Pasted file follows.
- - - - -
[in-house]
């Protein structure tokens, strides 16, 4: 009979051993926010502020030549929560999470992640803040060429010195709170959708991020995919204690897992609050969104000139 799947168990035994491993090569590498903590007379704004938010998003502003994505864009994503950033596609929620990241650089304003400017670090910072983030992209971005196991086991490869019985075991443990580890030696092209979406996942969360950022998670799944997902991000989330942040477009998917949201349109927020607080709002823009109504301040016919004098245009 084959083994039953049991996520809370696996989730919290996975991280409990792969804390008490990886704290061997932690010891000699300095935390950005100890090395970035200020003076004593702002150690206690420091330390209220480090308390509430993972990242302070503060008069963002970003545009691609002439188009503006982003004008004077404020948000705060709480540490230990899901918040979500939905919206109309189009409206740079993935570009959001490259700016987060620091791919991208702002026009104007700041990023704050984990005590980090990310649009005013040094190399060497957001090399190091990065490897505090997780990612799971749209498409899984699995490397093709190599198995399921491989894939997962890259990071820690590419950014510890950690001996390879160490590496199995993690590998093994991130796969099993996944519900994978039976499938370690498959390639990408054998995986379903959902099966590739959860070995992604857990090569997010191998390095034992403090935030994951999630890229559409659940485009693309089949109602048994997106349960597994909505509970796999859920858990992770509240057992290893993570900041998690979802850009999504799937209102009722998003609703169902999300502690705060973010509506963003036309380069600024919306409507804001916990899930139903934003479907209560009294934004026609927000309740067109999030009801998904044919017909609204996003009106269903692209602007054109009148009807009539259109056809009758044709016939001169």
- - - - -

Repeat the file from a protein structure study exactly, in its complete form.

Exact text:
[in-house]
């Protein structure tokens, strides 16, 4: 009979051993926010502020030549929560999470992640803040060429010195709170959708991020995919204690897992609050969104000139 799947168990035994491993090569590498903590007379704004938010998003502003994505864009994503950033596609929620990241650089304003400017670090910072983030992209971005196991086991490869019985075991443990580890030696092209979406996942969360950022998670799944997902991000989330942040477009998917949201349109927020607080709002823009109504301040016919004098245009 084959083994039953049991996520809370696996989730919290996975991280409990792969804390008490990886704290061997932690010891000699300095935390950005100890090395970035200020003076004593702002150690206690420091330390209220480090308390509430993972990242302070503060008069963002970003545009691609002439188009503006982003004008004077404020948000705060709480540490230990899901918040979500939905919206109309189009409206740079993935570009959001490259700016987060620091791919991208702002026009104007700041990023704050984990005590980090990310649009005013040094190399060497957001090399190091990065490897505090997780990612799971749209498409899984699995490397093709190599198995399921491989894939997962890259990071820690590419950014510890950690001996390879160490590496199995993690590998093994991130796969099993996944519900994978039976499938370690498959390639990408054998995986379903959902099966590739959860070995992604857990090569997010191998390095034992403090935030994951999630890229559409659940485009693309089949109602048994997106349960597994909505509970796999859920858990992770509240057992290893993570900041998690979802850009999504799937209102009722998003609703169902999300502690705060973010509506963003036309380069600024919306409507804001916990899930139903934003479907209560009294934004026609927000309740067109999030009801998904044919017909609204996003009106269903692209602007054109009148009807009539259109056809009758044709016939001169």